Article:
Many obligately asexual species today are recently derived from sexual species and utilize remnants of the remaining sexual apparatus to accomplish asexual reproduction.  These species are not the ones under discussion as they are not the precursors to the evolution of sexual species and do not account for the evolution of mechanisms described here.  

It has been proposed that the cellular death mechanisms employed by single cellular life as a defense against viral and bacteriological parasitism were simply modified for use by the very first multicellular organisms to accomplish death of the multicellular individual as there should have been strong selective pressure due to the likelihood that all of the cells constituting the individual were likely infected as well.  

Asexual Clones and Death

From the perspective of the selfish gene metaphor, since all member of a clone of asexual individual can stand in for any and all other individuals in in the clone relative to reproduction, the death of any subset of individuals in the clone that prevents the extinction of the entire clone is adaptive and should be selected for.  Therefore it is adaptive for any individual in a clone that becomes infected by a parasite to kill itself to stop further spread of the parasite.   This I propose is the driving logic behind the evolution and persistence of death mechanisms.  Since obligately sexual organisms are not capable of employing this kind of selection logic, I propose that death mechanisms predate evolution of sexual reproduction and that sexually reproducing species have co-oped and modified preexisting death mechanisms for their use and in the production of mechanisms of senescence.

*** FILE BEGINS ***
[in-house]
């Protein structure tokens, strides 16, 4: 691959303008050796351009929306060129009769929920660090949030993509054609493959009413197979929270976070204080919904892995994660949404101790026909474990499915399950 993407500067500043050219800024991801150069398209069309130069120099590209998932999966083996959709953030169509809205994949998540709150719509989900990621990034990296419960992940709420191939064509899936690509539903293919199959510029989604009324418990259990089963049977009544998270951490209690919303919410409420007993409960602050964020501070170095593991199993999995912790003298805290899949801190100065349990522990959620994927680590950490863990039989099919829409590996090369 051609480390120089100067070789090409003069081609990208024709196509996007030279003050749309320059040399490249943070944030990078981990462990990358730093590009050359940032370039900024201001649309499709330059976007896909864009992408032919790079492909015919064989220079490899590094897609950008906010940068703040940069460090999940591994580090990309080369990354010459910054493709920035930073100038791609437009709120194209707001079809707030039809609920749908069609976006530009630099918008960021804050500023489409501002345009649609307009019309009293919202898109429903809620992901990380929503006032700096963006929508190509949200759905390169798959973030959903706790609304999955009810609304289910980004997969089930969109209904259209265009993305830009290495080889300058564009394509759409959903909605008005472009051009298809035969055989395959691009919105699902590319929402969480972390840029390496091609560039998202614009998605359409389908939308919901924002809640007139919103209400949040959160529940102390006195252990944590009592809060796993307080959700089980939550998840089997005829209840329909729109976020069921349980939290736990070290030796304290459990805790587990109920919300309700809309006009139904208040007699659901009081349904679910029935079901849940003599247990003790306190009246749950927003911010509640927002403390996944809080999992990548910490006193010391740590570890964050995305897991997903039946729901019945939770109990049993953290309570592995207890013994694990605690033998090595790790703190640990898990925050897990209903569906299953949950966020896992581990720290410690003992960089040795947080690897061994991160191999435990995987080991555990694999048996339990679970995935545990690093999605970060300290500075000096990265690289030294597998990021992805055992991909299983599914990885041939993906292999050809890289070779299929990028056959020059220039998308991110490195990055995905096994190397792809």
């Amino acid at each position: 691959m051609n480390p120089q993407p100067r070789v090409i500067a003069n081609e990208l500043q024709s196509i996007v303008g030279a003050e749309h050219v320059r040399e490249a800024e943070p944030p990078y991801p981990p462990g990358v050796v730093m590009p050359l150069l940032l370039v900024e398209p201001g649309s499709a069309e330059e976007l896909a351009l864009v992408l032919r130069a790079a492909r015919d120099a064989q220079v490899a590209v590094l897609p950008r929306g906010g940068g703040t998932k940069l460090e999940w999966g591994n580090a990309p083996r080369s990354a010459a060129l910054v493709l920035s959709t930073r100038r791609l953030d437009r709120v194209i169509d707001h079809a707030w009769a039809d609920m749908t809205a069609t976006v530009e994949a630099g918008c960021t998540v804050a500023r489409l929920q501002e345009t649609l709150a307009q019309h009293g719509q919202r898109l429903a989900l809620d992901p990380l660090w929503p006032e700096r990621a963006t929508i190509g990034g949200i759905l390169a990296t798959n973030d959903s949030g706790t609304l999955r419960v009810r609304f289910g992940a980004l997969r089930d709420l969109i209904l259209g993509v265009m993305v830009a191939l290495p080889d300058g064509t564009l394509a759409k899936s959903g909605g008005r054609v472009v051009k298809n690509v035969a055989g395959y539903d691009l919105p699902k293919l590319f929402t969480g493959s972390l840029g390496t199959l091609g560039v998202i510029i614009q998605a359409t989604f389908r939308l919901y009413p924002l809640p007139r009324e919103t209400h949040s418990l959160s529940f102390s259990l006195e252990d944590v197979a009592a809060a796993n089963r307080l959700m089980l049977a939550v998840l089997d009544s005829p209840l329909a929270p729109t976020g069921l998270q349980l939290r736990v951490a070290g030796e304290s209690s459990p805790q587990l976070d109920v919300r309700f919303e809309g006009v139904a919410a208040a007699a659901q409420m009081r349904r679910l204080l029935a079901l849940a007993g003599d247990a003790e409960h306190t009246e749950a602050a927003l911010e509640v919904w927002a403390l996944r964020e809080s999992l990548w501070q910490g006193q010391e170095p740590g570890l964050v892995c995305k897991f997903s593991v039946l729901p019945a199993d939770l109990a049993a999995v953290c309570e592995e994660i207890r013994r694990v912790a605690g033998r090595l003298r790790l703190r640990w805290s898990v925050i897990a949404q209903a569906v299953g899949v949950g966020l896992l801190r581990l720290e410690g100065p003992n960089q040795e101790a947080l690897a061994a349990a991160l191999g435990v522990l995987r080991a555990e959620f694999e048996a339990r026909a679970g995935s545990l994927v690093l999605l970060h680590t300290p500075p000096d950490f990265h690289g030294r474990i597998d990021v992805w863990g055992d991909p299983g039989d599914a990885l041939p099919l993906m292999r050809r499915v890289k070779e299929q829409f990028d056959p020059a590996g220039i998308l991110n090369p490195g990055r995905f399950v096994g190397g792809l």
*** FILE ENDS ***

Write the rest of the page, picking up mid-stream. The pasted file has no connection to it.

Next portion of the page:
Asexual Clones and Negligible Senescence 

Individuals of a obligately asexual clone that reproduce by budding for instance can only effectively employee death mechanisms as an effective strategy if other members of the clone do not utilize death mechanisms and do not have finite life spans thus ensuring the continued reproduction of the clone.  Therefore I propose that death mechanisms and negligible senescence  co-evolved as complementary mechanisms in the same asexual species, as both capabilities must exist in the shared genotype across all the individuals to ensure the rationality of death mechanisms as a way to counter parasitism.  

I propose that the initial complementary co-evolution of death mechanisms and unlimited life span or negligible senescence has persisted to this day within the same species and accounts for the high degree of plasticity of lifespan as has been demonstrated over short periods of evolutionary time in nature.  

Sexual Species and Death Mechanisms

Within clonal species from cyanobacteria to much more complex forms mass dyings of individuals within the clone are well known and the logic of this can be understood as an effective strategy against predation or parasitism, etc, however In obligately sexual species no individual can represent the complete reproductive interest of the entire phenotype of another individual unless they happen to be an identical twin.  For this reason the  selection pressure for the maintenance of viable death mechanisms for the purposes of protecting other individuals that can reproductively stand in for the sexual individual does not exist.  Therefor other sources of selection pressure must be employed to account for the specific form and  persistence of death mechanisms, senescence and negligible senescence exhibited by sexual species and is the next topic considered.